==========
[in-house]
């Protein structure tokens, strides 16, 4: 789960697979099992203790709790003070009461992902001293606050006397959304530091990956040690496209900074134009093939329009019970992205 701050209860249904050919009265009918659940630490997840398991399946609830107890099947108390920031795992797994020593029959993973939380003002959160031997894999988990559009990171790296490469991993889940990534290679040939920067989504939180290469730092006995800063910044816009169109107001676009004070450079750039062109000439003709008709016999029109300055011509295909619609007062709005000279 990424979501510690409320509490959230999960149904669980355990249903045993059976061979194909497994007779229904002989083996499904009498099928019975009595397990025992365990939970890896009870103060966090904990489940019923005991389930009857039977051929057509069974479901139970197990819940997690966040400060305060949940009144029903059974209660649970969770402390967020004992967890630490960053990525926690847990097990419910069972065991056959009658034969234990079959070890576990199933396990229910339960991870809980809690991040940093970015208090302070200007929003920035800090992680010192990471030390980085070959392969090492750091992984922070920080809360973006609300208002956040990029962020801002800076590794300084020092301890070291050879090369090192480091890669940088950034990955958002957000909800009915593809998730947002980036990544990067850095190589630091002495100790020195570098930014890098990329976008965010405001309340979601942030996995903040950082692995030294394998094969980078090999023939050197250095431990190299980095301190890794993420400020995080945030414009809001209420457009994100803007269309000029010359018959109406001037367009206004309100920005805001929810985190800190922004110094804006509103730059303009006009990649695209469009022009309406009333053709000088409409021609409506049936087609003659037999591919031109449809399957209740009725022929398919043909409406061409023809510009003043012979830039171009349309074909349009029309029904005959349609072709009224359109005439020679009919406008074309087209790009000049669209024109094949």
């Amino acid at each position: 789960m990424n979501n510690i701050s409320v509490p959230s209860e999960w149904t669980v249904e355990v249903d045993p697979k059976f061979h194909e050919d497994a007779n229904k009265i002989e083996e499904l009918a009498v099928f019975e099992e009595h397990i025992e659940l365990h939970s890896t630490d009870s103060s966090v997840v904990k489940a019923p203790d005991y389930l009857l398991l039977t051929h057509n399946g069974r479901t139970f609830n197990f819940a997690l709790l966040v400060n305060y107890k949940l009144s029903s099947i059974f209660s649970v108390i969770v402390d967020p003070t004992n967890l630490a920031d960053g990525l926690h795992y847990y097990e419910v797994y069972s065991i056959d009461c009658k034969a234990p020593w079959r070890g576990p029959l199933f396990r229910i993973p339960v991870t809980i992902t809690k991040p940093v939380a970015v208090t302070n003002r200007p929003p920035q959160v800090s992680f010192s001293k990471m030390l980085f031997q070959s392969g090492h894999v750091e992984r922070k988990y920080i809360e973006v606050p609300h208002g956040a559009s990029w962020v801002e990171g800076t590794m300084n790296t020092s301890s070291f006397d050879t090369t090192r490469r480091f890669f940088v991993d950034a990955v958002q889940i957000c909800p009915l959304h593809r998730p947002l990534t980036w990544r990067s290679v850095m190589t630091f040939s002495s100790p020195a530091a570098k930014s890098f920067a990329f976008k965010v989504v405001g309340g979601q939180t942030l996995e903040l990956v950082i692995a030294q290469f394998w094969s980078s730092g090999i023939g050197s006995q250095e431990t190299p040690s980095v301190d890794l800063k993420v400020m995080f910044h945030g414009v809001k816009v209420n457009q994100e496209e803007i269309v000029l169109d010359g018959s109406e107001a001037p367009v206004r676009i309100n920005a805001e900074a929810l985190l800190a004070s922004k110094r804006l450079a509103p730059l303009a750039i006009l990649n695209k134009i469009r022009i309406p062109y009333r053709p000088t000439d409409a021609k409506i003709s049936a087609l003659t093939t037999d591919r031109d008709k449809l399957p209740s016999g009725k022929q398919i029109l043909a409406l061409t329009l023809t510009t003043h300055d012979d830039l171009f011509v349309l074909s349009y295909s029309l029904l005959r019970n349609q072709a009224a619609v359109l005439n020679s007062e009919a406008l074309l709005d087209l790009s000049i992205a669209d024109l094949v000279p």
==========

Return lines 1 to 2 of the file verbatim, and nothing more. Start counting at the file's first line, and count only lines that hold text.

[in-house]
């Protein structure tokens, strides 16, 4: 789960697979099992203790709790003070009461992902001293606050006397959304530091990956040690496209900074134009093939329009019970992205 701050209860249904050919009265009918659940630490997840398991399946609830107890099947108390920031795992797994020593029959993973939380003002959160031997894999988990559009990171790296490469991993889940990534290679040939920067989504939180290469730092006995800063910044816009169109107001676009004070450079750039062109000439003709008709016999029109300055011509295909619609007062709005000279 990424979501510690409320509490959230999960149904669980355990249903045993059976061979194909497994007779229904002989083996499904009498099928019975009595397990025992365990939970890896009870103060966090904990489940019923005991389930009857039977051929057509069974479901139970197990819940997690966040400060305060949940009144029903059974209660649970969770402390967020004992967890630490960053990525926690847990097990419910069972065991056959009658034969234990079959070890576990199933396990229910339960991870809980809690991040940093970015208090302070200007929003920035800090992680010192990471030390980085070959392969090492750091992984922070920080809360973006609300208002956040990029962020801002800076590794300084020092301890070291050879090369090192480091890669940088950034990955958002957000909800009915593809998730947002980036990544990067850095190589630091002495100790020195570098930014890098990329976008965010405001309340979601942030996995903040950082692995030294394998094969980078090999023939050197250095431990190299980095301190890794993420400020995080945030414009809001209420457009994100803007269309000029010359018959109406001037367009206004309100920005805001929810985190800190922004110094804006509103730059303009006009990649695209469009022009309406009333053709000088409409021609409506049936087609003659037999591919031109449809399957209740009725022929398919043909409406061409023809510009003043012979830039171009349309074909349009029309029904005959349609072709009224359109005439020679009919406008074309087209790009000049669209024109094949």